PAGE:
Obviousness reversed in Ex parte Bayer
During examination, the Examiner bears the initial burden of establishing a prima facie case of obviousness. In re Oetiker, 977 F.2d 1443, 1445 (Fed. Cir. 1992). The Examiner’s mere conclusory statements are not sufficient to support the prima facie case of obviousness. “[R]ejections on obviousness grounds cannot be sustained by mere conclusory statements; instead, there must be some articulated reasoning with some rational underpinning to support the legal conclusion of obviousness.” KSR Int’l Co. v. Teleflex, Inc., 550 U.S. 398, 418 (2007) (quoting In re Kahn, 441 F.3d 977, 988 (Fed. Cir. 2006)).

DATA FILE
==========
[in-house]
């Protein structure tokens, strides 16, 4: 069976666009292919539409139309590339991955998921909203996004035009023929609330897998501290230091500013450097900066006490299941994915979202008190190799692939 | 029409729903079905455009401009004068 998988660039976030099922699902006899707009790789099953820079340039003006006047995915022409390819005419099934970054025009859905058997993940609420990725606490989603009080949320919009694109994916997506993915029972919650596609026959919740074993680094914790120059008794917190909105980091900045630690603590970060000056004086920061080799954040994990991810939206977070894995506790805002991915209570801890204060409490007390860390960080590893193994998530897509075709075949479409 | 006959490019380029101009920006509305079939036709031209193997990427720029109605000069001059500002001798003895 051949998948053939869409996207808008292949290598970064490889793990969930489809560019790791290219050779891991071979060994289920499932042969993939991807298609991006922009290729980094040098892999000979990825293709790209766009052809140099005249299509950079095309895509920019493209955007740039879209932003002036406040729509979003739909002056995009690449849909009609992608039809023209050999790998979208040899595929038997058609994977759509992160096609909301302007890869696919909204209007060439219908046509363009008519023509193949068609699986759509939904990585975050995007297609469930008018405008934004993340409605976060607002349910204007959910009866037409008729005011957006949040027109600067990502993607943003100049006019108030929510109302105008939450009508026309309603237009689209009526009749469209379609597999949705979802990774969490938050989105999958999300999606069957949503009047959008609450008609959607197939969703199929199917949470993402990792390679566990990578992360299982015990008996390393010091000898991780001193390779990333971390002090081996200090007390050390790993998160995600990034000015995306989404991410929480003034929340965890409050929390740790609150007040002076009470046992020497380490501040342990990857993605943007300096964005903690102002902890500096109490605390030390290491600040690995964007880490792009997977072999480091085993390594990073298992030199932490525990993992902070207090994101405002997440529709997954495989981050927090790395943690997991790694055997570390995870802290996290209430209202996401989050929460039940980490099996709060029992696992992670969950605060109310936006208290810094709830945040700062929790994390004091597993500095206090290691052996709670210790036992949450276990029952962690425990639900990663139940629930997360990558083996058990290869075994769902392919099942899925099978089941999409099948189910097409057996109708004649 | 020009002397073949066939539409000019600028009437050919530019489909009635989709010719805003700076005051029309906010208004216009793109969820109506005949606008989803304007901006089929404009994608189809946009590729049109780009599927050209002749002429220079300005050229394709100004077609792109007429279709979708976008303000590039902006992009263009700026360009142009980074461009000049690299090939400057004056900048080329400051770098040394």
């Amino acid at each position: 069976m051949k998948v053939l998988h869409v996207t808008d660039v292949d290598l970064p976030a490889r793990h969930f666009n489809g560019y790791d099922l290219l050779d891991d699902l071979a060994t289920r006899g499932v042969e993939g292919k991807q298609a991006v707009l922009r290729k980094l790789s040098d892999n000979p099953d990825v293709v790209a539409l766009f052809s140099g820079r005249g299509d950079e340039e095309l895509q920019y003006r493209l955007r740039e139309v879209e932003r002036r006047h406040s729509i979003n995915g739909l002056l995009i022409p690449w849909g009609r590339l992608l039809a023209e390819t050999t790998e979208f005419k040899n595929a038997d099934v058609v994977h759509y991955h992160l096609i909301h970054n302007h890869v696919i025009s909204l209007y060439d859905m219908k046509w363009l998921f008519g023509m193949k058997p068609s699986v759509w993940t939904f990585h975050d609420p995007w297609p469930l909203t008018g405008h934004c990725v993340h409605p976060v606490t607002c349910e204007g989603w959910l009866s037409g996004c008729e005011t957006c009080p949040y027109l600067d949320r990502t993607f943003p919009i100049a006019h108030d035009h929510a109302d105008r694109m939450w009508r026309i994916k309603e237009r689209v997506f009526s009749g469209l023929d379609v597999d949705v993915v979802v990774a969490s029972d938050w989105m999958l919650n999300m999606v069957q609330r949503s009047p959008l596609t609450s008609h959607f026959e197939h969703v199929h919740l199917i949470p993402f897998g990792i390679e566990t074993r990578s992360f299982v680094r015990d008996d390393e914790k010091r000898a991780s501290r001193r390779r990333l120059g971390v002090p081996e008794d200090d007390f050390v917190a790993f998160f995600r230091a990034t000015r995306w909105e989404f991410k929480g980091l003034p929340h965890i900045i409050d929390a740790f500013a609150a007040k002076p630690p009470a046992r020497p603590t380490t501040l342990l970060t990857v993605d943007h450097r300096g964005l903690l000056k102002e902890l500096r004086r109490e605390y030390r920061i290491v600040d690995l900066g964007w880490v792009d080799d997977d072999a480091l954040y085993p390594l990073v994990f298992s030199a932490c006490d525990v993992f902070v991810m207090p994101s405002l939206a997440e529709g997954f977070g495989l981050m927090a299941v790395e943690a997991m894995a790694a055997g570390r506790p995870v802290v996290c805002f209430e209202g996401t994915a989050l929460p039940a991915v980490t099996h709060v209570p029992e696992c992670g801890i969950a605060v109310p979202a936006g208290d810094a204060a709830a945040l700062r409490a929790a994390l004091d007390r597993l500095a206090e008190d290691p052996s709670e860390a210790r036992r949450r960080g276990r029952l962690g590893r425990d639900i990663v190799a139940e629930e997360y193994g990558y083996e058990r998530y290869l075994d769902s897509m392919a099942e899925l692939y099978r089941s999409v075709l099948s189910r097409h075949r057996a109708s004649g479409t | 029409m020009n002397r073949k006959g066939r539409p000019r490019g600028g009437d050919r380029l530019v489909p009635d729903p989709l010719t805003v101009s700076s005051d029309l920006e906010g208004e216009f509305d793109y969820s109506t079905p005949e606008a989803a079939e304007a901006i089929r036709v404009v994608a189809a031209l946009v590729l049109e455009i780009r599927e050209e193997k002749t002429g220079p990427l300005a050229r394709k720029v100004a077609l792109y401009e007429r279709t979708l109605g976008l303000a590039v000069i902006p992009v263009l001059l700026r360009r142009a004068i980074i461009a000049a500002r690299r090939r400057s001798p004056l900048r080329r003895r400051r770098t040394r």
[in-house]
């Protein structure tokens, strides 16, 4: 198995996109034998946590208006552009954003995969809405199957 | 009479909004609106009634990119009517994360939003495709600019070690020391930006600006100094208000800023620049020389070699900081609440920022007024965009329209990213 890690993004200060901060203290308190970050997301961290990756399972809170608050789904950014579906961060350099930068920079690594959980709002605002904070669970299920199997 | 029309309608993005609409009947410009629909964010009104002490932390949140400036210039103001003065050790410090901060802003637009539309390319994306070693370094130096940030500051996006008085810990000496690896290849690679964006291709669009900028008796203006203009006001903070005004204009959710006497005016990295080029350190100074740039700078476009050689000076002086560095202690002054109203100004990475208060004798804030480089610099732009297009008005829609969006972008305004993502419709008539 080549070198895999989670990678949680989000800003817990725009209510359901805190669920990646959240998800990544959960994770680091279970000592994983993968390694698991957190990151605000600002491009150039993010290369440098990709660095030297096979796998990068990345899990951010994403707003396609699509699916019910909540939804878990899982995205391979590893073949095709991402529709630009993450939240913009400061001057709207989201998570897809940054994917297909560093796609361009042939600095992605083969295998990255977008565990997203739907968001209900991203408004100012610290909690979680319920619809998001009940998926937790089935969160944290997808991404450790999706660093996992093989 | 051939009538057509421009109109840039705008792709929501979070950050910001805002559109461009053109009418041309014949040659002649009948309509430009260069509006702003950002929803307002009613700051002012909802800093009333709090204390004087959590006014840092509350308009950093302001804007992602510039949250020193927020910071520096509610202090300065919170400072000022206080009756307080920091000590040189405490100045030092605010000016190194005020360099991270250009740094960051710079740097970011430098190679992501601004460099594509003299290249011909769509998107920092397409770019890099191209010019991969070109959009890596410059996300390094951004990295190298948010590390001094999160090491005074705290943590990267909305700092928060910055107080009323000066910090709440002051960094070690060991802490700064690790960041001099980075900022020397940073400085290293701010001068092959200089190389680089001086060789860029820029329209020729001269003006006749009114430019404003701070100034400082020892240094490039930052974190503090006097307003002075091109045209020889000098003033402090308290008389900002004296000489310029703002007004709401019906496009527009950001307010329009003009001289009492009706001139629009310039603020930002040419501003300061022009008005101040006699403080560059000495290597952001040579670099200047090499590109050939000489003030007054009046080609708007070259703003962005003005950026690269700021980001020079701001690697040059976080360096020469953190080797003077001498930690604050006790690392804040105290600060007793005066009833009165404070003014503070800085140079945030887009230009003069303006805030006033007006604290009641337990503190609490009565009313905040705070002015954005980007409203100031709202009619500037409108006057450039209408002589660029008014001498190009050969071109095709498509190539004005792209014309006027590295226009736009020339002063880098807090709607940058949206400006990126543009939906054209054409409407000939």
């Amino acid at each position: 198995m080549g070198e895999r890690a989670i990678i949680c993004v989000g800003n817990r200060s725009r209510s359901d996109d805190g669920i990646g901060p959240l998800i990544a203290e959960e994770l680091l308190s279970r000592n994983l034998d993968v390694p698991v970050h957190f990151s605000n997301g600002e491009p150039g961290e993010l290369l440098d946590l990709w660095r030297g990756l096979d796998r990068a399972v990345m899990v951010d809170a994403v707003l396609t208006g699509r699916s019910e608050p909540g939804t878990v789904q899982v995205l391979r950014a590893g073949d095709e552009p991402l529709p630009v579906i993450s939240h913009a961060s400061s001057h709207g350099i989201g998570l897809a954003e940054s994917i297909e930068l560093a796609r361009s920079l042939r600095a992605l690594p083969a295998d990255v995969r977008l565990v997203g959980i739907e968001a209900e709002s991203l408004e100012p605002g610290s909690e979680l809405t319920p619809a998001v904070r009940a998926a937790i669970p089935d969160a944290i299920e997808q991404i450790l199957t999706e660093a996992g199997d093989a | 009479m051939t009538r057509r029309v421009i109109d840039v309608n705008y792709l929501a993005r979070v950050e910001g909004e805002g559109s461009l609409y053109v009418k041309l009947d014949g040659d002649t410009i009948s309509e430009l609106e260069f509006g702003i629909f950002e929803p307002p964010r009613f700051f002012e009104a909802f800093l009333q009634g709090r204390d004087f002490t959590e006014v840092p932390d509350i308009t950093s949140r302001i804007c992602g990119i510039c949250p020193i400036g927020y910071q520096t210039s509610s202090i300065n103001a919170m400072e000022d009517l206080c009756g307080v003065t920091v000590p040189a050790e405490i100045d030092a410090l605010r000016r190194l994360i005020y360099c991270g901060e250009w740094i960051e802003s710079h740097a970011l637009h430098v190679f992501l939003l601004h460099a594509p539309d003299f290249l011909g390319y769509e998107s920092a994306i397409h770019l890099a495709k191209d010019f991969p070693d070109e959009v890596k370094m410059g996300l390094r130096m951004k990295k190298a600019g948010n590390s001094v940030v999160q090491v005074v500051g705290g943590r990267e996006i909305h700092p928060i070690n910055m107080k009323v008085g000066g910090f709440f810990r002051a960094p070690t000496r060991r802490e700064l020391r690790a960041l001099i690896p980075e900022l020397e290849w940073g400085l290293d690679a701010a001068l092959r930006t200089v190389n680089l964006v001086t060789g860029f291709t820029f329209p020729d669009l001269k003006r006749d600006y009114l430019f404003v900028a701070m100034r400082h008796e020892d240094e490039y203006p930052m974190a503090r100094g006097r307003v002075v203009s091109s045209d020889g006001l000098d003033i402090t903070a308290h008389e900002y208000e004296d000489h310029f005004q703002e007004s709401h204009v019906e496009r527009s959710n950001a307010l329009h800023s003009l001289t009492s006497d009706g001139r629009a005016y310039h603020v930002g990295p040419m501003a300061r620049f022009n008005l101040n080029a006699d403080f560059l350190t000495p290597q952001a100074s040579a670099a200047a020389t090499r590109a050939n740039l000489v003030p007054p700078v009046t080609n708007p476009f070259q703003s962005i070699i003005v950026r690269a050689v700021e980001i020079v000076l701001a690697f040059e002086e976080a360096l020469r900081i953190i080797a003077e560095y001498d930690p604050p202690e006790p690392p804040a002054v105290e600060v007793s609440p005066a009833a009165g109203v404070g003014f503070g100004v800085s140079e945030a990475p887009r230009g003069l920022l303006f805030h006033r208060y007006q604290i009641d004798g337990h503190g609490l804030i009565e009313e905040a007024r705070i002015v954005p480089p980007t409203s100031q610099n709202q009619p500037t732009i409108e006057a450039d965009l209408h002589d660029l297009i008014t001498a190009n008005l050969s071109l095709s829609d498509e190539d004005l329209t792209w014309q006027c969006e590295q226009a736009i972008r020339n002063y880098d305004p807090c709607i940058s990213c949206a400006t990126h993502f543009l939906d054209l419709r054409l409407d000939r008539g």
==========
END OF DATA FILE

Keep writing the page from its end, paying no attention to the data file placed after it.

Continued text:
On the present record, the Examiner has failed to meet the initial burden of establishing a prima facie case of obviousness. See Oetiker, 977 F.2d at 1445; In re Rijckaert, 9 F.3d 1531, 1532 (Fed. Cir. 1993).
On the panel was ALJ GEORGE C. BEST, a CalTech chemistry Ph.D. and UCLaw grad.